Sunday, January 24, 2016

More on the cracks

Helsen's blog header. Spooky, but cool!
Lucius Helsen continued his series of responses to the "What is Heathenry Missing?" post that I myself responded to not too long ago. I made this comment on Helsen's blog, but it ended up being long enough that it seemed to warrant a post of its own. I suppose that makes it a response to a response to something I already responded to. :-)

Here’s a case where I find myself in agreement with both sides.

On the one hand, Helsen is entirely correct when he says that Germanic Heathenry is much more well-attested than most people realize. There’s so much information that goes so far beyond what most Asatruar incorporate into their practice, it’s a shame. My own kick right now is post-conversion folklore and conversion-era Christian sources, and it’s a gold mine.

But everyone seems content to stand in a circle, passing a horn around, saying “Hail Thor!” a dozen times and call it a blót, because that’s sort of crystalized as “standard Asatru practice” since the early 1990’s (the Internet’s influence there cannot be over-estimated). Heck, even holding a separate sumbel is a relatively new innovation, and that came in because of Theodism’s influence.

On the other hand, even with that wealth of material, we still have precious few details. We know there were chants and songs and dances done during ritual, but we don’t have any idea what they were like. We know they must’ve said prayers during ritual, but we have no idea what they were, with precious few exceptions, and those are just informed guesses. And the household cults of the tomten and the alfar? There’s a huge wealth of information, but a lot of it’s still in Scandinavian languages, and in dire need of de-Christianizing, after a millennium of being practiced “close to the vest”. Not to mention the folk-magical practices (and I love it when I see fragments come together; just today I was reading an account of Appalachian folk-magic done to read the calls of crows, written a couple of years ago, that is exactly the same as an account from the 6th century condemning the very same thing).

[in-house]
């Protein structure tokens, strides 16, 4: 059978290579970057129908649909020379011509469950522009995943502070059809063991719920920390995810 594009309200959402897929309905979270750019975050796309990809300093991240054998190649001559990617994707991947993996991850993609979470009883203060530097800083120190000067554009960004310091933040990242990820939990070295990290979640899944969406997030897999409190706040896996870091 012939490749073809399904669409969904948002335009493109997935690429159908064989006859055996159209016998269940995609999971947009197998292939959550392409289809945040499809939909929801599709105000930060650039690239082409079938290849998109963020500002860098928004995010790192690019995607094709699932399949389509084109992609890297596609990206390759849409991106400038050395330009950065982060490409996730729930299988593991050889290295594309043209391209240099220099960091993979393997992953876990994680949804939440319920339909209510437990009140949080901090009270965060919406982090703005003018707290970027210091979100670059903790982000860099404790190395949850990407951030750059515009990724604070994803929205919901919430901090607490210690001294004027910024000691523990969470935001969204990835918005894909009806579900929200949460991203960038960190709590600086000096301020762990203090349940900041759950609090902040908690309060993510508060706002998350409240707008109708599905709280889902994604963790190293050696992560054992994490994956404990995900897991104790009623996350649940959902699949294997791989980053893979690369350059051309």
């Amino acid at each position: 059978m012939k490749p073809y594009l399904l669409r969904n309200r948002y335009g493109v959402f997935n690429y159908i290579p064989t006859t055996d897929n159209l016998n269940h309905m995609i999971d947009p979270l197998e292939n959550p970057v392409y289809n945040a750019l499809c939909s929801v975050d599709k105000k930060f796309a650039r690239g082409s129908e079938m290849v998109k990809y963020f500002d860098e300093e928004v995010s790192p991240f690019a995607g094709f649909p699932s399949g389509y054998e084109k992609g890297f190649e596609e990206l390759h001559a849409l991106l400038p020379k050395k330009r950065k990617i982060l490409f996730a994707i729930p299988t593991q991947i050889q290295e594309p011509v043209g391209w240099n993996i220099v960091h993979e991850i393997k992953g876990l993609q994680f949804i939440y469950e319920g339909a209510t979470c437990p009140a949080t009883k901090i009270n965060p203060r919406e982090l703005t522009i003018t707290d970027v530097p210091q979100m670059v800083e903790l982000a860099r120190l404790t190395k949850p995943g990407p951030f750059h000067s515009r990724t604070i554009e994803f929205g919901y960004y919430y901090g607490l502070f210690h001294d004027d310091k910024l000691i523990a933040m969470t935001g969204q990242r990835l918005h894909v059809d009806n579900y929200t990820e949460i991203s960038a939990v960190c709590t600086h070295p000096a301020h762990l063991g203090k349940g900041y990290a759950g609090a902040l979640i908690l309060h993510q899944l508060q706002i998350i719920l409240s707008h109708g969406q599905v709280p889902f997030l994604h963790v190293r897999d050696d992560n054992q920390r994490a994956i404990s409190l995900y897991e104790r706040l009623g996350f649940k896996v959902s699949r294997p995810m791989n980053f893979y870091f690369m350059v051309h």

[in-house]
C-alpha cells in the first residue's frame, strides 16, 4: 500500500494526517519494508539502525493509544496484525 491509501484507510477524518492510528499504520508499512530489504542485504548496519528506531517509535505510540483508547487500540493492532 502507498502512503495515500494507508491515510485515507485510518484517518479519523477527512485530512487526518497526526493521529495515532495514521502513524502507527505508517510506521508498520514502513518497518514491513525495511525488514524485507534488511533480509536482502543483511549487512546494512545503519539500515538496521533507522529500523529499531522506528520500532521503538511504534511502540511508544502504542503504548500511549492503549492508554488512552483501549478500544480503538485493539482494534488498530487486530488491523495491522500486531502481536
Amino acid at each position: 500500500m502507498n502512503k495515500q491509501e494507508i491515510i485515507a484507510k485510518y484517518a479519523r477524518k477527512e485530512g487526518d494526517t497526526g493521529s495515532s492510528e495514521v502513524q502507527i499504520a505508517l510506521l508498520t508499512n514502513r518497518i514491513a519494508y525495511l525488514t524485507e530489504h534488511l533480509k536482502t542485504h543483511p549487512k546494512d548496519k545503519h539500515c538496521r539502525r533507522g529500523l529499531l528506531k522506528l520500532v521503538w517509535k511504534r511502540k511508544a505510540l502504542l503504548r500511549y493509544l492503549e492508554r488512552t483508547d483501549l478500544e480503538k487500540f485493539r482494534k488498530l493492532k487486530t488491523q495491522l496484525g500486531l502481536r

That’s where the “filling in the cracks” part comes in, as far as I’m concerned. There still are a ton of details to be filled in; the words used, the dances and songs, the details about which phase of the moon is best for this or that, or the parts of the blót that come before sprinkling everyone with the hlaut (sacrificial blood). That’s where we need to look farther afield.

But I am firmly in agreement with him that those cracks are much fewer than most Asatruar seem to realize, despite all the “homework” they claim to do. Perhaps we need a couple fewer deep analyses of Viking-era graveyards and yet another paper on the Havamal, and a few more of Scandinavian, Germanic, and English folk-customs and Medieval pagan survivals.

1 comment:

  1. I liked the article that was written by Dagulf well enough, because I agreed with his basic premise. I think he took it in a direction that I disagree with, but that's the nature of dialogue.

    I'm a non-Theodish, Anglo-Saxon Heathen at my core and we have even less resources to draw upon than Norse/Eddic Heathenries, and we by nature have to be a lot more receptive to comparative studies. Yet we've run into the issues where you have purist Heathens who discount anything that is not "Heathen", whether that means pre-Christian pagan or non-Germanic. In fact, on reddit, there was at least one Norse Heathen who could not believe why anyone would want to be anything BUT Eddic/Norse.

    I don't necessarily grock PIE studies to the point that some people make them out to be, but the cultural connections are there, especially in the ability for polytheism to diffuse itself throughout the region. Cultures rarely exist in a vacuum and I feel that most people need to be more receptive to the idea that we necessarily have to expand our views in order to get a more full picture.

    It really boils down to accessibility of information, I think. Scholars, both accredited academics and armchair, are doing a lot of in-depth work. But it's either lost in the mire of the Blogosphere or couched behind an inaccessible paywall or behind the edifices of academia where it doesn't do any good but to a core group.

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